BALTIMORE, MD.- Maryland Institute College of Art
marks the centennial of Baltimores tradition of painting vivid images on row house screens with the exhibition PICTURE WINDOWS
The Painted Screens of Baltimore and Beyond on view through Sunday, March 16, 2014, in the Fox Buildings Meyerhoff Gallery (1303 W. Mount Royal Ave.). Together with Maryland folklorist Elaine Eff, co-founder of the Painted Screen Society of Baltimore, MICA presents for the first time a comprehensive look at the history of screen paintinga functional and ornamental art with roots in 18th-century London, Victorian America and early 20th-century Baltimore.
PICTURE WINDOWS is the first exhibition of its kind to show this beloved practical folk art alongside its antecedents from Europe and America, as well as todays high-tech iterations. Included in the exhibition are window and door screens, festive masks, construction mesh and bus advertisingobjects that can provide both privacy and ventilation.
PICTURE WINDOWS examines a truly democratic impulsean art of, by and for a communitythe acid test for a true folk art, Eff said.
Beginning 100 years ago, the streets of East Baltimore became an outdoor museum of brightly colored paintings on woven wire window and door screens. Today, painted screens are recognized as a unique contemporary folk art found in great numbers only in Baltimore. The exhibition examines the elements that make this homegrown work of art an important part of the citys streetscapes and how one-way visibility allows you to see out while no one can see ina cherished secret of row house harmony.
The exhibition includes the work of four generations of painters and dabblers who turned block after block of their neighbors row houses into works of art. Included in PICTURE WINDOWS are works by William Oktavec, the grocer who introduced the art form in 1913 by painting a still life on the woven wire door screen of his corner store in the heart of East Baltimores Czech community.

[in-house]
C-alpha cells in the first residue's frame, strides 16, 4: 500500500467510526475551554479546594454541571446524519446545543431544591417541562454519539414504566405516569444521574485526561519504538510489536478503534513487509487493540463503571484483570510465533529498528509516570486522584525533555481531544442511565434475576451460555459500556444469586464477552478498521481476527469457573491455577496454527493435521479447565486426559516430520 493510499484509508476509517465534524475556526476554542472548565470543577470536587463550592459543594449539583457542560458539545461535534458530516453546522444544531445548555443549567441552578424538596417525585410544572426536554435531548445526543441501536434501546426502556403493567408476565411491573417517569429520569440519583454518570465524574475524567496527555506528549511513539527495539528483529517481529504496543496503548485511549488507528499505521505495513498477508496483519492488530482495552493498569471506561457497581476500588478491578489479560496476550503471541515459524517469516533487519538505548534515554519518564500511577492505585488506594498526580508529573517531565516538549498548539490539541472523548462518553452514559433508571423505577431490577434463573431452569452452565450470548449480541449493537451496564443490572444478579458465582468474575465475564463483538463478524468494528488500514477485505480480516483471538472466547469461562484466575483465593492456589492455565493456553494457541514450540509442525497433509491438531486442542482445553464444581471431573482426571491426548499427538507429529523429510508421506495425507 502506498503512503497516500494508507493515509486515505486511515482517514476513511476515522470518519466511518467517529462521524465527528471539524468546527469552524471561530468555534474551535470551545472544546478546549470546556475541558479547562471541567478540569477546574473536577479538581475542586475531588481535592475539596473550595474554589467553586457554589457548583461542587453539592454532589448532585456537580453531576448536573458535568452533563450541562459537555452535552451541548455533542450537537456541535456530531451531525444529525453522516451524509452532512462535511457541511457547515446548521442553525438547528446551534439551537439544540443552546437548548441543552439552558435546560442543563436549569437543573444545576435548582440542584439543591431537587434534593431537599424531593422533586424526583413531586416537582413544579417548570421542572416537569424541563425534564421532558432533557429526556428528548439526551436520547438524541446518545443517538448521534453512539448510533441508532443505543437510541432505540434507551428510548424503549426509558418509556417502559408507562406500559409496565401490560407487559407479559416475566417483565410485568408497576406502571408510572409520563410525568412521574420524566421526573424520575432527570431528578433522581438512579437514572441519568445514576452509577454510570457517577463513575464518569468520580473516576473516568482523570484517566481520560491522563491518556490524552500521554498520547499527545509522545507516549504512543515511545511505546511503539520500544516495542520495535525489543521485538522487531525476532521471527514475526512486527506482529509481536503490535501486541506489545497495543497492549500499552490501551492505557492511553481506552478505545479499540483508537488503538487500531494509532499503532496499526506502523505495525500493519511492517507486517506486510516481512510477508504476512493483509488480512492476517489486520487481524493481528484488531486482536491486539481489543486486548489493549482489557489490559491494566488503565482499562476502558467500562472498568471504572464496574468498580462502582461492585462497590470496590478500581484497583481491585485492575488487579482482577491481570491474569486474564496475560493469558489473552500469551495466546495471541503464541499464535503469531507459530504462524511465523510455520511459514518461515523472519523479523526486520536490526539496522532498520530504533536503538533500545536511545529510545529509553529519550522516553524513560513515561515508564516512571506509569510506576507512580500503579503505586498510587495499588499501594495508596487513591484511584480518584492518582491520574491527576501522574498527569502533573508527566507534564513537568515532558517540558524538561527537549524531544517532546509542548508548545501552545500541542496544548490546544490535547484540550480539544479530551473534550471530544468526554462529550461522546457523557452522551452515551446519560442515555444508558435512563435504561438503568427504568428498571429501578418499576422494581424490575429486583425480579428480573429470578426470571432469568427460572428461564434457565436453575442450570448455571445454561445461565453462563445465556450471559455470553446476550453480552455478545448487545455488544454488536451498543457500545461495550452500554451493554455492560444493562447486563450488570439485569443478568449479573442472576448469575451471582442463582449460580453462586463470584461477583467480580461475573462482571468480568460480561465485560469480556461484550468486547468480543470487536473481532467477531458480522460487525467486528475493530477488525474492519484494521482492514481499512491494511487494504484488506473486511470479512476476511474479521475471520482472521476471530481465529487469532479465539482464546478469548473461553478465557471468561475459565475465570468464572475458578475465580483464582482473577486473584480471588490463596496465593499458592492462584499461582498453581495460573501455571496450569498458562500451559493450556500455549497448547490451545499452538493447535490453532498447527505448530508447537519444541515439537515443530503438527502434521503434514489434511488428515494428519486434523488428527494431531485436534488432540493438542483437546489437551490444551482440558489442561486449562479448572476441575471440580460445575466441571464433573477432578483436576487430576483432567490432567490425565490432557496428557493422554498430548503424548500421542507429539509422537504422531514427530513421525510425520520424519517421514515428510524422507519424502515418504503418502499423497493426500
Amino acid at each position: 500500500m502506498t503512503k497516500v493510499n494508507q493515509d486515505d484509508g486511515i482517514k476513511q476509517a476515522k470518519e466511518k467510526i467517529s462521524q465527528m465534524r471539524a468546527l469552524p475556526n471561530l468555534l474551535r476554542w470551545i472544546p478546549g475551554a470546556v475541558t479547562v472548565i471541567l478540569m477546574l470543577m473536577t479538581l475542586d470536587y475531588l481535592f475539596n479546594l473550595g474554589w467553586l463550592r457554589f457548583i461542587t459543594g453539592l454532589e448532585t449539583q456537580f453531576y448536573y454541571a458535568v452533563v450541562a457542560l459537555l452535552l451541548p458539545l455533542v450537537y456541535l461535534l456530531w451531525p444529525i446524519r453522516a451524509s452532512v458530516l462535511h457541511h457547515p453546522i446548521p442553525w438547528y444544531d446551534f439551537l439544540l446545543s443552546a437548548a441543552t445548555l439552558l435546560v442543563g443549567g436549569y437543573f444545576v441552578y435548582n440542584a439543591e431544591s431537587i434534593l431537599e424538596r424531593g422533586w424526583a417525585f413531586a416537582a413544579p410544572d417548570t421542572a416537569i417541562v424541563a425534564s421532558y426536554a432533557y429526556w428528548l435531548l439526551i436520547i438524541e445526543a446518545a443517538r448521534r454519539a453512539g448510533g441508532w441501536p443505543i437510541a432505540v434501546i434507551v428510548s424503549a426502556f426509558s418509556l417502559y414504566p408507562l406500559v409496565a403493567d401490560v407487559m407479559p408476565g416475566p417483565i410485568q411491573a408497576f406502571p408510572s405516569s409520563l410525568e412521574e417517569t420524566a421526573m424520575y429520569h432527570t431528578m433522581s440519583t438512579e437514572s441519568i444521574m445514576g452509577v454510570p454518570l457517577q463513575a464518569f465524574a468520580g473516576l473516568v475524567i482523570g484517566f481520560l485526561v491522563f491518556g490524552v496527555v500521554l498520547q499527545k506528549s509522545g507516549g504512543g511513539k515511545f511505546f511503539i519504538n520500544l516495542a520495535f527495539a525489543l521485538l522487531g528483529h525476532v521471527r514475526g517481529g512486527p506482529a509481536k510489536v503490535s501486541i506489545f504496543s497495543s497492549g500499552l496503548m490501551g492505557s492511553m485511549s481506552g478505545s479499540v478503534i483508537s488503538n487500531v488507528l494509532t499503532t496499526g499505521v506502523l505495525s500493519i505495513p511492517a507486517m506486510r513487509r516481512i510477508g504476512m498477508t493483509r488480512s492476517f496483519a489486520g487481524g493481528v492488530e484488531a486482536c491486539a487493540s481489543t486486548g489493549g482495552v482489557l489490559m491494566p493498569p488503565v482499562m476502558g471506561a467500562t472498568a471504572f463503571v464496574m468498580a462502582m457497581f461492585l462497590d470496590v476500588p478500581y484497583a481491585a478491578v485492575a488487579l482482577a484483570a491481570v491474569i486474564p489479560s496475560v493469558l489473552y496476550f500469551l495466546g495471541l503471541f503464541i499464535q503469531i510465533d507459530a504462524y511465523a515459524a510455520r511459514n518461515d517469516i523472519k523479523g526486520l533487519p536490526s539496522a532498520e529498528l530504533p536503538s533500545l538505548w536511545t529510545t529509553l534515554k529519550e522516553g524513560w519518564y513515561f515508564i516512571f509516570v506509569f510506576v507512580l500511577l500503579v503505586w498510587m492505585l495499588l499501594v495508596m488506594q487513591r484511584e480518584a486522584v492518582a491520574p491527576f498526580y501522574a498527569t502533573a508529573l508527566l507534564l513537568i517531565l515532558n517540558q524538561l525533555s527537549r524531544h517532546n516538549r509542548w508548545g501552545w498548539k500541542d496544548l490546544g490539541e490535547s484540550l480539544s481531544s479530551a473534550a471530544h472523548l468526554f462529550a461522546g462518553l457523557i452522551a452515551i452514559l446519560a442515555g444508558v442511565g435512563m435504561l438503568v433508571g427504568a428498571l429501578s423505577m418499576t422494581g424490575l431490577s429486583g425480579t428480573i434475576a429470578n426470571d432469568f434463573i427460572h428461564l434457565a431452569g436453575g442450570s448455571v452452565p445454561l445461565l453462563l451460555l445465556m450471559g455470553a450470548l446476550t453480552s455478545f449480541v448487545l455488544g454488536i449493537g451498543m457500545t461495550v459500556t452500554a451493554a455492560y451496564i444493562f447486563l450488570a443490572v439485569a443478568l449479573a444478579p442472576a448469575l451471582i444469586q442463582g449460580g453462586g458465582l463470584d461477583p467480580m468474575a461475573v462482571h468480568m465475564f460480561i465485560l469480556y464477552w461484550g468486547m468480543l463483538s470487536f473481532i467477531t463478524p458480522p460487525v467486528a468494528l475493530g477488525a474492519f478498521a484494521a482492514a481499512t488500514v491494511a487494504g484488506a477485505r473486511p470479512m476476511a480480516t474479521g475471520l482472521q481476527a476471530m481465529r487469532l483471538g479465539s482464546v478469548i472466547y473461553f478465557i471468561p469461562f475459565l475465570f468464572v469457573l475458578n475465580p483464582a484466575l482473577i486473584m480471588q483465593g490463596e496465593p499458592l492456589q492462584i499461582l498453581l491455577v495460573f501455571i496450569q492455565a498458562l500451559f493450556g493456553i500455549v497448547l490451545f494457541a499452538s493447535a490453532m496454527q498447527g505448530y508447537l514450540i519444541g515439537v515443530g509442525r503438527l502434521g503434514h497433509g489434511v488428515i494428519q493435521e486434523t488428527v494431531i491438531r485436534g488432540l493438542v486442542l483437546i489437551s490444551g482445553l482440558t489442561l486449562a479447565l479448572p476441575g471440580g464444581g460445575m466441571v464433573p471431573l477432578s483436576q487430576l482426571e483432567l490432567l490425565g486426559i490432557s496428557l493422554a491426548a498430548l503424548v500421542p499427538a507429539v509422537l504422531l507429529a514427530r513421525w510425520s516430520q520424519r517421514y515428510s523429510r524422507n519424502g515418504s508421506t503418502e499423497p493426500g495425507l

Among more than two dozen artists featured in the exhibition, many have ties to MICA, including Richard Oktavec, Williams son, who studied lettering and drafting; Ruth Chrysam Fahey 39 (costume design), who apprenticed with William Oktavec as a screen painter and continued her career later in New York as a fashion illustrator; Tilghman Hemsley 84 (painting), an employee of Oktavec familys church restoration business; and Ben Richardson, Dee Herget and Frank Cipolloni, all of whom took classes at Maryland Institute decades ago.
The Painted Screens of Baltimore: An Urban Folk Art Revealed (256 pages, 300 illustrations), written by Eff and published by University Press of Mississippi, became available this fall in area bookstores, including the MICA College Store (1200 Mount Royal Ave.) and the Ivy Bookshop (6080 Falls Rd.). Filmmaker John Waters called the book an un-ironic (thank God) treasure-trove of amazingly researched information that elevates the most Balto-centric one-time row house kitsch to its proper place in art history.